The Parable of the Sheep and the Goats is about the judgment of “the nations” (or “goyim” to use the Hebraism that lies behind that translation. It is a term that refers to those “outside the covenant people”. For Jews, it meant Gentiles. For Christians, its meanng shifts to “those outside the household of faith”.
The hopeful implication of the story is that salvation does not extend merely to those in visible communion with the Church. None of the saved sheep had the slightest idea they were serving the King when they stand before him on Judgement Day. “Lord, when did we see you hungry, thirsty, naked, sick, a prisoner?” they all ask. They just thought they were doing the decent thing. They had no clue that in serving the least of these, they were rendering love and even worship to Jesus Christ himself. They may well have thought themselves atheists. They might have held any number of stupid philosophical opinions that were in error. Jesus doesn’t care. They had it where it counted: they loved their neighbor and, in their neighbor, they loved God.
That’s the upside of this parable of Judgment. The downside is the terrible warning we are given through story of the fate of the goats (for, of course, the parable is meant for us, not for the fictitious goats in the parable).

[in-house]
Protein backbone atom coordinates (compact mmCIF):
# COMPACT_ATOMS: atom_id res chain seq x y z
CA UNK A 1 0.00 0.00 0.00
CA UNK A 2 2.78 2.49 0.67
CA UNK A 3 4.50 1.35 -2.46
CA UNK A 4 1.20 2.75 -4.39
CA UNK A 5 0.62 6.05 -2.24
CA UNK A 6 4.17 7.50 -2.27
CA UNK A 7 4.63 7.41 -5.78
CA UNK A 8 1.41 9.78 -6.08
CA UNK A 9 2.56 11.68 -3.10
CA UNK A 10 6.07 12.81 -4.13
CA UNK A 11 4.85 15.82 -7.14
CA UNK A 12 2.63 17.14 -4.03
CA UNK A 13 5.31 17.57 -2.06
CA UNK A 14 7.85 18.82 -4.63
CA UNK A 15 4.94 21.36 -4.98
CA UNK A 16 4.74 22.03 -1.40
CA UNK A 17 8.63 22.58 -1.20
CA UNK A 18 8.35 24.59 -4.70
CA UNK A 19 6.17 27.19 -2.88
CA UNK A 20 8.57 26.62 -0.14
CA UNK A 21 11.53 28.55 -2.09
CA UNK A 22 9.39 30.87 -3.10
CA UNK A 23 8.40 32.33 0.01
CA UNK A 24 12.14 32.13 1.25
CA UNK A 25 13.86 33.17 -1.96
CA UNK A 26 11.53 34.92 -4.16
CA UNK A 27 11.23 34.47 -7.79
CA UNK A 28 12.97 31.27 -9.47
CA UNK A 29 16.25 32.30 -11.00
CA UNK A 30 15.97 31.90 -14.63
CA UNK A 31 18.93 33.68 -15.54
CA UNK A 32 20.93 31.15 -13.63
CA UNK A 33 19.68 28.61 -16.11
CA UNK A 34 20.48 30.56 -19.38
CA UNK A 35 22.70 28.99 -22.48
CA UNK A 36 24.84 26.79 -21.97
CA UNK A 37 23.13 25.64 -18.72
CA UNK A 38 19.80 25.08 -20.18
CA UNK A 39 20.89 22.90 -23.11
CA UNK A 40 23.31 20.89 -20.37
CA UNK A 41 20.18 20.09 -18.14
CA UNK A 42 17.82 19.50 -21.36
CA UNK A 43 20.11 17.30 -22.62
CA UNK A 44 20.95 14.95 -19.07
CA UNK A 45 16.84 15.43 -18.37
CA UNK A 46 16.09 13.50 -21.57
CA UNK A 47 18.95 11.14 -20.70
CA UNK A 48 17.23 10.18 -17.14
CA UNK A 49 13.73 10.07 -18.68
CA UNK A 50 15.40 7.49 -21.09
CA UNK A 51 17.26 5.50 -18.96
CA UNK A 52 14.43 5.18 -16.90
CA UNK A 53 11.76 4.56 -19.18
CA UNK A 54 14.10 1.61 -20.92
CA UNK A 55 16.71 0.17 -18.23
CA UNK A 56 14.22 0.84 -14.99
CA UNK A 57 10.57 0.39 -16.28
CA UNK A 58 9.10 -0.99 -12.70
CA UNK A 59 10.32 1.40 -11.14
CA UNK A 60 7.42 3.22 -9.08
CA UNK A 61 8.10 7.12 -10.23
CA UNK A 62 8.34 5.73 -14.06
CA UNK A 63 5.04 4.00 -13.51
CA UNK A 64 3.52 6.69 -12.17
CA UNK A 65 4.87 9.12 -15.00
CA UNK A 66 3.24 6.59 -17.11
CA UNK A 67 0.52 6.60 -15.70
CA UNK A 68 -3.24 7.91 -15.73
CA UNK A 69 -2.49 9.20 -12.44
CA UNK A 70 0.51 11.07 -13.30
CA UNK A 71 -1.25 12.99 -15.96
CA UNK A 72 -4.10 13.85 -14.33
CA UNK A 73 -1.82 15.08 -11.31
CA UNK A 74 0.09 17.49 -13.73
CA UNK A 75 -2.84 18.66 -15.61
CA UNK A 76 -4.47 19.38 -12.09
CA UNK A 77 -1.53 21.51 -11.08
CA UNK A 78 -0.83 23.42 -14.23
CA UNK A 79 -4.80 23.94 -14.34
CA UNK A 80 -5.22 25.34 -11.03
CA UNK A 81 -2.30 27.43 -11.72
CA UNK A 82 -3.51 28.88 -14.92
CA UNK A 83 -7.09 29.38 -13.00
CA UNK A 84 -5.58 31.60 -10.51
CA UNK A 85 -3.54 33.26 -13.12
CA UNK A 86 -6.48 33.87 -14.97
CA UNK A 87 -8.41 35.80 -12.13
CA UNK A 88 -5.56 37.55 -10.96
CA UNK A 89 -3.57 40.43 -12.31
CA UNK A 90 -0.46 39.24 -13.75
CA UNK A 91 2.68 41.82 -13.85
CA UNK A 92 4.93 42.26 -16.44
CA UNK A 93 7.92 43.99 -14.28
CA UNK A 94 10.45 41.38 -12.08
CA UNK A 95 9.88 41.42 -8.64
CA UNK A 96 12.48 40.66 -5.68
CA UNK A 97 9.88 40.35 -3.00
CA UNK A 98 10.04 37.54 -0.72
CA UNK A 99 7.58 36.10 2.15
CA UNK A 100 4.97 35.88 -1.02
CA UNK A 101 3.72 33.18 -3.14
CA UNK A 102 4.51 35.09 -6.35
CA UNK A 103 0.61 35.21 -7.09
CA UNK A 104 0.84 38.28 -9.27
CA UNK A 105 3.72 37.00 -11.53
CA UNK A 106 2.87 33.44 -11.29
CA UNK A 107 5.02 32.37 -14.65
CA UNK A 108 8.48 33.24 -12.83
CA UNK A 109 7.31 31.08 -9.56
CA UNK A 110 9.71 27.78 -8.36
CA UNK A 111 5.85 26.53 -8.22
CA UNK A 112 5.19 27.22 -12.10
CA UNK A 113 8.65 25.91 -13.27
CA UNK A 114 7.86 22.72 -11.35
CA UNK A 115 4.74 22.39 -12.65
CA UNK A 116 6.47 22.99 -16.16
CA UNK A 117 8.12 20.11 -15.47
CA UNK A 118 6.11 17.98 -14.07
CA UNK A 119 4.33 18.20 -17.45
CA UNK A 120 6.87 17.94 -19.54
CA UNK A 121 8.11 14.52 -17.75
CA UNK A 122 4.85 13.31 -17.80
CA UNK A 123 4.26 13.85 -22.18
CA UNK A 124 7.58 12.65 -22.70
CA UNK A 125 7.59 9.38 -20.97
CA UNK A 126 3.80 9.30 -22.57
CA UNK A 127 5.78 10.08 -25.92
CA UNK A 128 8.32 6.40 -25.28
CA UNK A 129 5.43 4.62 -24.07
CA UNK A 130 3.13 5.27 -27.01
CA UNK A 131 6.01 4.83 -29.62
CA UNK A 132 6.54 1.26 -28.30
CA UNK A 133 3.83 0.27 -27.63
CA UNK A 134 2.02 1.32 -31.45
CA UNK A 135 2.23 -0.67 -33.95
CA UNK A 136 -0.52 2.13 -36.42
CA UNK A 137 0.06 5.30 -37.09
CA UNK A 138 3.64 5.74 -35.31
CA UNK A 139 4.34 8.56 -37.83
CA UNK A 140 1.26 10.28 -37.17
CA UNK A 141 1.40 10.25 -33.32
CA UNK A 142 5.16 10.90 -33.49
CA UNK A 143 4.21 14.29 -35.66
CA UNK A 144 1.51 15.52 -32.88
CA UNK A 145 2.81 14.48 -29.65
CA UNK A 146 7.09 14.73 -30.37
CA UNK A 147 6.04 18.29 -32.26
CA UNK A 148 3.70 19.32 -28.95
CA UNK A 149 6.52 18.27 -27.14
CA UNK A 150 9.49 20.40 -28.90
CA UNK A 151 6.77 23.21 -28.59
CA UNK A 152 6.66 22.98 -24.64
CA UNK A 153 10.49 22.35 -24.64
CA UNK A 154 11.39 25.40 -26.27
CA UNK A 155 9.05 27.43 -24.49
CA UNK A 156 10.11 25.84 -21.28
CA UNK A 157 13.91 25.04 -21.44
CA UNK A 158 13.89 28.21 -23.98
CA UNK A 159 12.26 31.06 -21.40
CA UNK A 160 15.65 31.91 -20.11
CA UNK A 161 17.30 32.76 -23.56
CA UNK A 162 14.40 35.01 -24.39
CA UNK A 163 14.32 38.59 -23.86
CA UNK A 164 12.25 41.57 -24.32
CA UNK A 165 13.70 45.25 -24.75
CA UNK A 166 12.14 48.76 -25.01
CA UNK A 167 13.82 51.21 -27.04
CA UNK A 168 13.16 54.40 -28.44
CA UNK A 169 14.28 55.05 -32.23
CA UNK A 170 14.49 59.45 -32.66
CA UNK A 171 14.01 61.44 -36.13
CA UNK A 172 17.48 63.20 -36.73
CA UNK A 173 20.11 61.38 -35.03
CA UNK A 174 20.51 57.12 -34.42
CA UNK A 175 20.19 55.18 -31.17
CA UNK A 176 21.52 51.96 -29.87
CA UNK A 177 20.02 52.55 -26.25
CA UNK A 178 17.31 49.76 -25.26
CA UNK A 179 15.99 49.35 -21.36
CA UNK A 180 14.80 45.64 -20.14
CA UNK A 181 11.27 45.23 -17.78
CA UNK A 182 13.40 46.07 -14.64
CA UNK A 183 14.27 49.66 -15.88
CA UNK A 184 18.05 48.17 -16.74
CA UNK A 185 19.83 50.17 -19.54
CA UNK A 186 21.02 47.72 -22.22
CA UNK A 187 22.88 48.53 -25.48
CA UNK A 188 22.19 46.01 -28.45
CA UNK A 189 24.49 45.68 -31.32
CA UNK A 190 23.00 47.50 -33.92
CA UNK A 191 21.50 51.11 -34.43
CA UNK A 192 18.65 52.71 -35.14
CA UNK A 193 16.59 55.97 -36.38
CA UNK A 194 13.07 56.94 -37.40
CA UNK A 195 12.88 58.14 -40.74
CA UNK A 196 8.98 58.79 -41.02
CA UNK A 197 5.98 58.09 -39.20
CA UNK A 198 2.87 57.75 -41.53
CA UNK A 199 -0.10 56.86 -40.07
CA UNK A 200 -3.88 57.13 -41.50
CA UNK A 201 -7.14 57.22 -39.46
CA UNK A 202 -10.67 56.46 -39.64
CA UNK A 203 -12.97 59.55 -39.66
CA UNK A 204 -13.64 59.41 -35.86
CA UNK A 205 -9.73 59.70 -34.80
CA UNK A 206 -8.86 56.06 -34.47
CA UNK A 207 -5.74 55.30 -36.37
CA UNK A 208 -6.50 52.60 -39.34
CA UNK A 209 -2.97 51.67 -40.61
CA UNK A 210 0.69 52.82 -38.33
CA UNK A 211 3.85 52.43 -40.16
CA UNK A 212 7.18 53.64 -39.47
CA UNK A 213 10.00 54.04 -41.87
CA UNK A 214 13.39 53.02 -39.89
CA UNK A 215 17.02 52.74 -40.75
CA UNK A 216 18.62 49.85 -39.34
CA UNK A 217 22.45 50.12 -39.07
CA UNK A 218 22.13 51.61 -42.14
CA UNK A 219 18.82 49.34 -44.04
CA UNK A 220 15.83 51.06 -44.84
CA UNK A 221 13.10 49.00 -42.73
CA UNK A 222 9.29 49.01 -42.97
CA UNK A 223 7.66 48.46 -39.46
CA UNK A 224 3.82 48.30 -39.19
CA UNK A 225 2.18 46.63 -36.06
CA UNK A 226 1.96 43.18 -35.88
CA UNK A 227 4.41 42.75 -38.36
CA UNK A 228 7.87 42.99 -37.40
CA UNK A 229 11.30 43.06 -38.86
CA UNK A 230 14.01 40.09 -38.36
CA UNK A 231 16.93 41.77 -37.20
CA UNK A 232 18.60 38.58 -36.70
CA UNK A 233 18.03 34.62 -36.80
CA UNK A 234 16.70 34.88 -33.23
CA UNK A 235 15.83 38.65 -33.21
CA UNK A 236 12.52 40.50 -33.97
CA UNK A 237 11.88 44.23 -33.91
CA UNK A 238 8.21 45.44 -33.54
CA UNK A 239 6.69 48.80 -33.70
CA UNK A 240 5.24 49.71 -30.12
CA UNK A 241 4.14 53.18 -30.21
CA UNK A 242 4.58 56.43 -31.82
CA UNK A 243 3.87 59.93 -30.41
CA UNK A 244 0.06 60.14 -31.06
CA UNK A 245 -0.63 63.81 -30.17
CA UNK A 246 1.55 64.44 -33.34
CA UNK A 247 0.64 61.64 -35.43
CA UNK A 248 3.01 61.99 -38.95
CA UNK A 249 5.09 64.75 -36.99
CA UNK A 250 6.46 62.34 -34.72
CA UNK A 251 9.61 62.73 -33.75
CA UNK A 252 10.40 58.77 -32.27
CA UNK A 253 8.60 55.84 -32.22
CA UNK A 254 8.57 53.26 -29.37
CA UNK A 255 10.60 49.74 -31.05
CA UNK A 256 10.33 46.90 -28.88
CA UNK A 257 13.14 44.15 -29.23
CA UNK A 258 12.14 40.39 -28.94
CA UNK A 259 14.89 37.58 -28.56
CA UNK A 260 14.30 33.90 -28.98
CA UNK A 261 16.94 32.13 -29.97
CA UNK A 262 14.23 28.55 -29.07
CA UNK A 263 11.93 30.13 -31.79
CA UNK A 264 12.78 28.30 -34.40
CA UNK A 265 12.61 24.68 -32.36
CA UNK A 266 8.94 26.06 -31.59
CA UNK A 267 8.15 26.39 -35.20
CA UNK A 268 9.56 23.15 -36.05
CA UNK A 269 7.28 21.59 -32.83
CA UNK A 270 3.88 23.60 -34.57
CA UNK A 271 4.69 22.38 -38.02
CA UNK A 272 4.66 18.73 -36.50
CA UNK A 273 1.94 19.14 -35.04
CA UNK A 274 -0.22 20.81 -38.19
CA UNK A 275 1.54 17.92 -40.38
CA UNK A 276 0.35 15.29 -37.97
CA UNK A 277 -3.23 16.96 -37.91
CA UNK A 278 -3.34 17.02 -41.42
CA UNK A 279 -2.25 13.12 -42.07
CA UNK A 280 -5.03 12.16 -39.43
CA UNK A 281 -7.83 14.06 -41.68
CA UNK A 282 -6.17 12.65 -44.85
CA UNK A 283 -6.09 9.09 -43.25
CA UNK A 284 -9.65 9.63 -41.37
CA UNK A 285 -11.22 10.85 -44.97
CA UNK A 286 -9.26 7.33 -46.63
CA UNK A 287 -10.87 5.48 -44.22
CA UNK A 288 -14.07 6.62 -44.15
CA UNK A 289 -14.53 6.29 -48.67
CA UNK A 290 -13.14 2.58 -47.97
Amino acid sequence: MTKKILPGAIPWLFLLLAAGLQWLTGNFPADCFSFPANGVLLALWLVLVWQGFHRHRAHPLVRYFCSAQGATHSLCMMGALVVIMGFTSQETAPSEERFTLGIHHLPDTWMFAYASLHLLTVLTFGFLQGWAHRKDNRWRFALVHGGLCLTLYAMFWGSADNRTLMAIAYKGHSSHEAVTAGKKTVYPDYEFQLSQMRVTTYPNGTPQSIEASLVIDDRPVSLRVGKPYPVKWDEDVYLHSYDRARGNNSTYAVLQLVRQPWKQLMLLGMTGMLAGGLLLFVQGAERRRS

I was thinking of that warning the other in connection to Jesus prayer for his murderers from the cross, “Forgive them, Father. They know not what they do.”
We tend to hear that prayer as exculpating the guilty since we tend to assume that “They know not what they do” means that the guilty are acting in some sort of exonerating ignorance, much as we say of the child that “he doesn’t know any better”.But I’m not so sure.
Think about it. How does the plea, “We didn’t realize it was You, Lord God of the universe. We just thought it was some powerless nobody we were torturing to death” sound to you? “We just thought it was somebody we could traumatize and butcher with impunity. Not the all powerful Judge of the universe. We would never have beaten somebody into shock and then spiked them on a cross and laughed while they died if we thought we would not get away with it” does not sound very exonerating to me. It sound more damning to me, not less.
And, of course, the whole point of the parable is that every powerless nobody is, in fact, Christ in disguise. How we treat them is exactly the same way we treat Christ crucified. And his response is the same: forgive them, Father.
What then of the end of the parable? Is God schizophenic?
No. The end of the parable is the end of the story of the cross. We separate ourselves from God. The goats depart from the king into everlasting fire because they reject him. Nobody in hell wants to be in heaven. All in hell have what they insist on: their own way. Hell is not extrinsic to sin. It is sin in fruition. We are punished by, not for, our sins. God’s will is always for our forgiveness.